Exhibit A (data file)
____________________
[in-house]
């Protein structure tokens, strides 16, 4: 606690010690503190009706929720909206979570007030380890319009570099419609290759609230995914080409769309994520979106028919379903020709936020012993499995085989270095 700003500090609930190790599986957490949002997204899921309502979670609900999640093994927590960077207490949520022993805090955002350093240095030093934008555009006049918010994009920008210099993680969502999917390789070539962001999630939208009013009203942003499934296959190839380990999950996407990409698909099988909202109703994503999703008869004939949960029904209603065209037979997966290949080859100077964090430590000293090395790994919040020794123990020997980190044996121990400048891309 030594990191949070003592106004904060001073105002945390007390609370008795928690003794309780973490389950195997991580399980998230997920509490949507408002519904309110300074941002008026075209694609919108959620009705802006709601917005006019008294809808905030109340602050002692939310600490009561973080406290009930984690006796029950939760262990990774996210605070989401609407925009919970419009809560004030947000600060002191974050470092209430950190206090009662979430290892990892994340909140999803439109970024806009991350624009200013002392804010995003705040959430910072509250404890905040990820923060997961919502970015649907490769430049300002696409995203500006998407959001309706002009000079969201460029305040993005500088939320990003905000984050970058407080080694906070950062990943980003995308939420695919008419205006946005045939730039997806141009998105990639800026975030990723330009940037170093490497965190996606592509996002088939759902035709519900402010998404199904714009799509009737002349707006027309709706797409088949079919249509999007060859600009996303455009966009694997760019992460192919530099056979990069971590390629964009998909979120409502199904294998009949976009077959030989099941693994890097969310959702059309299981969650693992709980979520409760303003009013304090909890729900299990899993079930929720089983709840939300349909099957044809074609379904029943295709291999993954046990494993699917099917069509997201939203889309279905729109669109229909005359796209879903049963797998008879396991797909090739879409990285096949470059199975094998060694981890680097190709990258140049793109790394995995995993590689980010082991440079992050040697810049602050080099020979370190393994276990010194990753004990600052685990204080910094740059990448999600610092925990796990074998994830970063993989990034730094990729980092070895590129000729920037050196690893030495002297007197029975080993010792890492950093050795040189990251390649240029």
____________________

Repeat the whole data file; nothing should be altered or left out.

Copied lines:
[in-house]
């Protein structure tokens, strides 16, 4: 606690010690503190009706929720909206979570007030380890319009570099419609290759609230995914080409769309994520979106028919379903020709936020012993499995085989270095 700003500090609930190790599986957490949002997204899921309502979670609900999640093994927590960077207490949520022993805090955002350093240095030093934008555009006049918010994009920008210099993680969502999917390789070539962001999630939208009013009203942003499934296959190839380990999950996407990409698909099988909202109703994503999703008869004939949960029904209603065209037979997966290949080859100077964090430590000293090395790994919040020794123990020997980190044996121990400048891309 030594990191949070003592106004904060001073105002945390007390609370008795928690003794309780973490389950195997991580399980998230997920509490949507408002519904309110300074941002008026075209694609919108959620009705802006709601917005006019008294809808905030109340602050002692939310600490009561973080406290009930984690006796029950939760262990990774996210605070989401609407925009919970419009809560004030947000600060002191974050470092209430950190206090009662979430290892990892994340909140999803439109970024806009991350624009200013002392804010995003705040959430910072509250404890905040990820923060997961919502970015649907490769430049300002696409995203500006998407959001309706002009000079969201460029305040993005500088939320990003905000984050970058407080080694906070950062990943980003995308939420695919008419205006946005045939730039997806141009998105990639800026975030990723330009940037170093490497965190996606592509996002088939759902035709519900402010998404199904714009799509009737002349707006027309709706797409088949079919249509999007060859600009996303455009966009694997760019992460192919530099056979990069971590390629964009998909979120409502199904294998009949976009077959030989099941693994890097969310959702059309299981969650693992709980979520409760303003009013304090909890729900299990899993079930929720089983709840939300349909099957044809074609379904029943295709291999993954046990494993699917099917069509997201939203889309279905729109669109229909005359796209879903049963797998008879396991797909090739879409990285096949470059199975094998060694981890680097190709990258140049793109790394995995995993590689980010082991440079992050040697810049602050080099020979370190393994276990010194990753004990600052685990204080910094740059990448999600610092925990796990074998994830970063993989990034730094990729980092070895590129000729920037050196690893030495002297007197029975080993010792890492950093050795040189990251390649240029």